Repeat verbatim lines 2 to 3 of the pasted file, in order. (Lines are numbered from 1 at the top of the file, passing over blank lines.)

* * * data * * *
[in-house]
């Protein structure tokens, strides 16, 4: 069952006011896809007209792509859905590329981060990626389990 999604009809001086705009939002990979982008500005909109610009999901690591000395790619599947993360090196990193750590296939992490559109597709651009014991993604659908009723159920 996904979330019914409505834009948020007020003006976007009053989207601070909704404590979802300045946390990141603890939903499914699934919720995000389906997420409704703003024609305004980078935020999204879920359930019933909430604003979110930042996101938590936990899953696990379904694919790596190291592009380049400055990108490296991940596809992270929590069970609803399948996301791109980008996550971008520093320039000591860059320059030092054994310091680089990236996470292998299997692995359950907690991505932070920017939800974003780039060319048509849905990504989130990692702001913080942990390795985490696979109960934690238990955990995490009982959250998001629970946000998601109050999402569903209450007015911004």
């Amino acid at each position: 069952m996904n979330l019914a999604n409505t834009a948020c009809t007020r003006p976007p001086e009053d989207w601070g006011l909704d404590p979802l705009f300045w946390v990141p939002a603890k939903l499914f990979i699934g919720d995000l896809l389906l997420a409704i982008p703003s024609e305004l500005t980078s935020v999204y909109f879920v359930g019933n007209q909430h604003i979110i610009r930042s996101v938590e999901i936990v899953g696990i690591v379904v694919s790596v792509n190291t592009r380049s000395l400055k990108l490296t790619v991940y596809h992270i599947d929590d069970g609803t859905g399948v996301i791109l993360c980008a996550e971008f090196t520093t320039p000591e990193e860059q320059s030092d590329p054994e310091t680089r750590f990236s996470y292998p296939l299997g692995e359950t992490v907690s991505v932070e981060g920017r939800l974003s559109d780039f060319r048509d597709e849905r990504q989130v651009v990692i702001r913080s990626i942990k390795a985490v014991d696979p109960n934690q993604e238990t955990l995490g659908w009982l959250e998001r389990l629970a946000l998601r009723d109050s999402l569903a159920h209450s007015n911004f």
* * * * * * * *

């Protein structure tokens, strides 16, 4: 069952006011896809007209792509859905590329981060990626389990 999604009809001086705009939002990979982008500005909109610009999901690591000395790619599947993360090196990193750590296939992490559109597709651009014991993604659908009723159920 996904979330019914409505834009948020007020003006976007009053989207601070909704404590979802300045946390990141603890939903499914699934919720995000389906997420409704703003024609305004980078935020999204879920359930019933909430604003979110930042996101938590936990899953696990379904694919790596190291592009380049400055990108490296991940596809992270929590069970609803399948996301791109980008996550971008520093320039000591860059320059030092054994310091680089990236996470292998299997692995359950907690991505932070920017939800974003780039060319048509849905990504989130990692702001913080942990390795985490696979109960934690238990955990995490009982959250998001629970946000998601109050999402569903209450007015911004």
């Amino acid at each position: 069952m996904n979330l019914a999604n409505t834009a948020c009809t007020r003006p976007p001086e009053d989207w601070g006011l909704d404590p979802l705009f300045w946390v990141p939002a603890k939903l499914f990979i699934g919720d995000l896809l389906l997420a409704i982008p703003s024609e305004l500005t980078s935020v999204y909109f879920v359930g019933n007209q909430h604003i979110i610009r930042s996101v938590e999901i936990v899953g696990i690591v379904v694919s790596v792509n190291t592009r380049s000395l400055k990108l490296t790619v991940y596809h992270i599947d929590d069970g609803t859905g399948v996301i791109l993360c980008a996550e971008f090196t520093t320039p000591e990193e860059q320059s030092d590329p054994e310091t680089r750590f990236s996470y292998p296939l299997g692995e359950t992490v907690s991505v932070e981060g920017r939800l974003s559109d780039f060319r048509d597709e849905r990504q989130v651009v990692i702001r913080s990626i942990k390795a985490v014991d696979p109960n934690q993604e238990t955990l995490g659908w009982l959250e998001r389990l629970a946000l998601r009723d109050s999402l569903a159920h209450s007015n911004f």